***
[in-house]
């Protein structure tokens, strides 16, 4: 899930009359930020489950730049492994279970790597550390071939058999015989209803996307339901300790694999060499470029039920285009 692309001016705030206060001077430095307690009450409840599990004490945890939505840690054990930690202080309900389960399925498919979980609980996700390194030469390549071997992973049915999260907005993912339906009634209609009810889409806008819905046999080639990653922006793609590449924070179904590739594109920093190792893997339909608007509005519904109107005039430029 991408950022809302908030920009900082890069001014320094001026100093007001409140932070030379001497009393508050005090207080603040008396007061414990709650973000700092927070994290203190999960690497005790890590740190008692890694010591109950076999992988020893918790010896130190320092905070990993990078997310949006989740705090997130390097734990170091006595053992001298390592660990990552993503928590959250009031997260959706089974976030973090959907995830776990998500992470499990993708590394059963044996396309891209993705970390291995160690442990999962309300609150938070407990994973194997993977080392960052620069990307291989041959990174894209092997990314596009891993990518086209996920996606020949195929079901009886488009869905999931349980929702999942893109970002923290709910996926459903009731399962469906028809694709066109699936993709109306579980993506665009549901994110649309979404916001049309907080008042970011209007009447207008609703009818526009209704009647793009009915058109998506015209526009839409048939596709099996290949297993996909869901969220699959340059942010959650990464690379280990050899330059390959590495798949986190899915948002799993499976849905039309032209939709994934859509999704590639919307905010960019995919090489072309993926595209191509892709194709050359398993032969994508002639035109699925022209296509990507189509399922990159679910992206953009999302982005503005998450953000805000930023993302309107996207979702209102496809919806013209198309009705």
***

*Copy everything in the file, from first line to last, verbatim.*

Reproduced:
[in-house]
């Protein structure tokens, strides 16, 4: 899930009359930020489950730049492994279970790597550390071939058999015989209803996307339901300790694999060499470029039920285009 692309001016705030206060001077430095307690009450409840599990004490945890939505840690054990930690202080309900389960399925498919979980609980996700390194030469390549071997992973049915999260907005993912339906009634209609009810889409806008819905046999080639990653922006793609590449924070179904590739594109920093190792893997339909608007509005519904109107005039430029 991408950022809302908030920009900082890069001014320094001026100093007001409140932070030379001497009393508050005090207080603040008396007061414990709650973000700092927070994290203190999960690497005790890590740190008692890694010591109950076999992988020893918790010896130190320092905070990993990078997310949006989740705090997130390097734990170091006595053992001298390592660990990552993503928590959250009031997260959706089974976030973090959907995830776990998500992470499990993708590394059963044996396309891209993705970390291995160690442990999962309300609150938070407990994973194997993977080392960052620069990307291989041959990174894209092997990314596009891993990518086209996920996606020949195929079901009886488009869905999931349980929702999942893109970002923290709910996926459903009731399962469906028809694709066109699936993709109306579980993506665009549901994110649309979404916001049309907080008042970011209007009447207008609703009818526009209704009647793009009915058109998506015209526009839409048939596709099996290949297993996909869901969220699959340059942010959650990464690379280990050899330059390959590495798949986190899915948002799993499976849905039309032209939709994934859509999704590639919307905010960019995919090489072309993926595209191509892709194709050359398993032969994508002639035109699925022209296509990507189509399922990159679910992206953009999302982005503005998450953000805000930023993302309107996207979702209102496809919806013209198309009705």